Throwing caution to the winds, as usual, the eventual GOP nominee fired back: “For a religious leader to question a person’s faith is disgraceful…If and when the Vatican is attacked by ISIS, which, as everyone knows, is ISIS’s ultimate trophy, I can promise you that the pope would have only wished and prayed that Donald Trump would have been president.”
The pope doubled down on his criticisms mere days before the general election, telling an audience of social justice activists: “Walls that enclose some and banish others. Walled citizens, terrified on one side, excluded, exiled, and still more terrified on the other—is that the life that our Father God wants for their children? Dear brothers and sisters—all walls fall. All of them. Do not be fooled.”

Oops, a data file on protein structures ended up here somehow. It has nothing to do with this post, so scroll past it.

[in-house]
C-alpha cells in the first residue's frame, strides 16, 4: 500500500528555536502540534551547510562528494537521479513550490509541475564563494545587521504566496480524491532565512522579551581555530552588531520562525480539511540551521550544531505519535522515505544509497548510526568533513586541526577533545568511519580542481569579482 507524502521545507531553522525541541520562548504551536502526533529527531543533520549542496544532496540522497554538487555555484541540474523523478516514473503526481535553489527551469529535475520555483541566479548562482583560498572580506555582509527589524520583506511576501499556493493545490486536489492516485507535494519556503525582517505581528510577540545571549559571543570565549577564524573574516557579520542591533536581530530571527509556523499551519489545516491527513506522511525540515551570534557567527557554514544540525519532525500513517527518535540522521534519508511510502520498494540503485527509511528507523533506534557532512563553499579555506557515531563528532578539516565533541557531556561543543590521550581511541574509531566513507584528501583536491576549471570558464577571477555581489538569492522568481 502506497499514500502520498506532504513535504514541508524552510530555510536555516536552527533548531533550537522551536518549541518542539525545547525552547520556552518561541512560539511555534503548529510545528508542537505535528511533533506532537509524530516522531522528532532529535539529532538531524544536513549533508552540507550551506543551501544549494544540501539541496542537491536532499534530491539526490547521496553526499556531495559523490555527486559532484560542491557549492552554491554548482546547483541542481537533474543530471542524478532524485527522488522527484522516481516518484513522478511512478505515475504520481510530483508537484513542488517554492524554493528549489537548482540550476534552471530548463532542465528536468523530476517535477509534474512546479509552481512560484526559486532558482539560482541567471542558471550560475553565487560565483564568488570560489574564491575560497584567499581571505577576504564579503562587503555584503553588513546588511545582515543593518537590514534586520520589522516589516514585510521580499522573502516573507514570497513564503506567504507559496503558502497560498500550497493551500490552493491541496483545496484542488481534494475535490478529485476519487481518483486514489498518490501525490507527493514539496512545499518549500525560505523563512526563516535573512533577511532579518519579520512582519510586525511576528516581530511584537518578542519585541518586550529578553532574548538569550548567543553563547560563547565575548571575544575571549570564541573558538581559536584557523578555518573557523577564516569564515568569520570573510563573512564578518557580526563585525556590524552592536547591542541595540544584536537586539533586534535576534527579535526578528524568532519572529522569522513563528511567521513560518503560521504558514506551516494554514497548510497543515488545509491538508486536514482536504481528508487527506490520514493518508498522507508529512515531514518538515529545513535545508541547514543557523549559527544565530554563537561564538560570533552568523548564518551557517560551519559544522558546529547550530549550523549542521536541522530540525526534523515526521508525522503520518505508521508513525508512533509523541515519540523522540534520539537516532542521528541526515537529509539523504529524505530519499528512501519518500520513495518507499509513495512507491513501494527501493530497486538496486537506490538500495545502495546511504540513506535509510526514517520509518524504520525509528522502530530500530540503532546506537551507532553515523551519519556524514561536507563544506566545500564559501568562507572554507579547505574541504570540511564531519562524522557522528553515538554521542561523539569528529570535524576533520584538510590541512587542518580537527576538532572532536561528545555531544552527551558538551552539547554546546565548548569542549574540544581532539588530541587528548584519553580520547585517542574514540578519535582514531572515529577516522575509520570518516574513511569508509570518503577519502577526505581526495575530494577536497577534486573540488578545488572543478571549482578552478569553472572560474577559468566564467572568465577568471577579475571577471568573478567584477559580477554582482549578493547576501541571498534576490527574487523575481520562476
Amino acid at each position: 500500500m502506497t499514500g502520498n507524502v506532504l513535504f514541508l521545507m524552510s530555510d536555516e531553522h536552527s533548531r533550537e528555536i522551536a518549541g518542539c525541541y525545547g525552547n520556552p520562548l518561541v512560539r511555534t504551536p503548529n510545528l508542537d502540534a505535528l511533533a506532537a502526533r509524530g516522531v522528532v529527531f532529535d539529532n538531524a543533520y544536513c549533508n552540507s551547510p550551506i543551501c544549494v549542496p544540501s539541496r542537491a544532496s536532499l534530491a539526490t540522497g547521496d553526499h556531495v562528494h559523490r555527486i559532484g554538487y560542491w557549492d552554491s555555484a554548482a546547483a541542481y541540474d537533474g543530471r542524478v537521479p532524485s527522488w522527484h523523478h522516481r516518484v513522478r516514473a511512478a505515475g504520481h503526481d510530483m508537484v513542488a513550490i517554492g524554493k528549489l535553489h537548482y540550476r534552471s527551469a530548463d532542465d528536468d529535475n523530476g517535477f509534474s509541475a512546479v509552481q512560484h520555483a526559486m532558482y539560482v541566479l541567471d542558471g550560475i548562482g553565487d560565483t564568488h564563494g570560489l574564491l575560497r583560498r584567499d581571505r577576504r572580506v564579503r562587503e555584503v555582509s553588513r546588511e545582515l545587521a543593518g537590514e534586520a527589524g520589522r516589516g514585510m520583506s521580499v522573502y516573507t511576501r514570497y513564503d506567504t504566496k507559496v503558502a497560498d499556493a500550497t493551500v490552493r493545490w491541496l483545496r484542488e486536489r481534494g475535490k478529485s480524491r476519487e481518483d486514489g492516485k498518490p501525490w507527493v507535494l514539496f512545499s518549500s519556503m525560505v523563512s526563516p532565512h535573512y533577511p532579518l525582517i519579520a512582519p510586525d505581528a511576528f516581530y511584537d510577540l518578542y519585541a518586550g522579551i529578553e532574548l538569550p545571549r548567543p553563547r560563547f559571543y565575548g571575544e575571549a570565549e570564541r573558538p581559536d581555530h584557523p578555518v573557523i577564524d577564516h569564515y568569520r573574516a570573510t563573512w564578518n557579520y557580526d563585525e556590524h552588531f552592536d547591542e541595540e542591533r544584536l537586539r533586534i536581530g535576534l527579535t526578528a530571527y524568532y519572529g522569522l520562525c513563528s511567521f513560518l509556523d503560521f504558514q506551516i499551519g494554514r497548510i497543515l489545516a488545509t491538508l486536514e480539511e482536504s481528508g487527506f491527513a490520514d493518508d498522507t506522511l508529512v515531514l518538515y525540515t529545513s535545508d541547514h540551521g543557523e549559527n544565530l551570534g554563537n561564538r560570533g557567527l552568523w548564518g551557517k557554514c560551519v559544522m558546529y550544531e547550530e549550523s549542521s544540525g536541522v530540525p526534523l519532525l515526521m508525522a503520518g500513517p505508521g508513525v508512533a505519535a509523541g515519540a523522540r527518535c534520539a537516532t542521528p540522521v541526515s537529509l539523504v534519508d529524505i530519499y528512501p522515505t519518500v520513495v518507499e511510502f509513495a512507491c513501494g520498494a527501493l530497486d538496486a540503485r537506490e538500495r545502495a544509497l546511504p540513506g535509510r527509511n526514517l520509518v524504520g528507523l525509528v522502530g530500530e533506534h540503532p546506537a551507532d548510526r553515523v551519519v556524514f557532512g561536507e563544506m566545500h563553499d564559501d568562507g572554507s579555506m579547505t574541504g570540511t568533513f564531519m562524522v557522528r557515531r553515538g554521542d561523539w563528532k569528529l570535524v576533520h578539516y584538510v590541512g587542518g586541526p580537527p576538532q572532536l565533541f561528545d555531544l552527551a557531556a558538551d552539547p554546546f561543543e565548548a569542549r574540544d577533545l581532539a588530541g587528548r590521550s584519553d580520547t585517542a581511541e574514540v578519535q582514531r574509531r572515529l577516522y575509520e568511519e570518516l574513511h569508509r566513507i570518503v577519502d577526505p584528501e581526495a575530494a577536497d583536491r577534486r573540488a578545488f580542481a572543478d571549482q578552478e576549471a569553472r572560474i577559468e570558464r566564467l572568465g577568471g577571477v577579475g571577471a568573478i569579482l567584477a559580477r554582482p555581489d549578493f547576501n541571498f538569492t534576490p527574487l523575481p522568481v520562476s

Needless to say, media speculation that Trump’s tangle with the pontiff would damage him with American Catholics and thus hurt his chances to become Leader of the Free World came to naught, and he will soon assume the office that Shriver’s martyred uncle, Jack Kennedy, once held; two other Kennedy uncles, Bobby and Teddy, also ran for president, with Bobby, like Jack, dying from an assassin’s bullet.
The 52-year-old Shriver is a longtime proponent of early childhood education and maternal healthcare who these days runs a generously-funded Washington-based advocacy organization, Save the Children Action Network, which he hopes will become “the NRA for kids”—by which he means bringing the influence to children’s issues that the powerful gun lobby brings to the 2nd Amendment.
Shriver disputes the notion that Francis has been meddling in U.S. politics.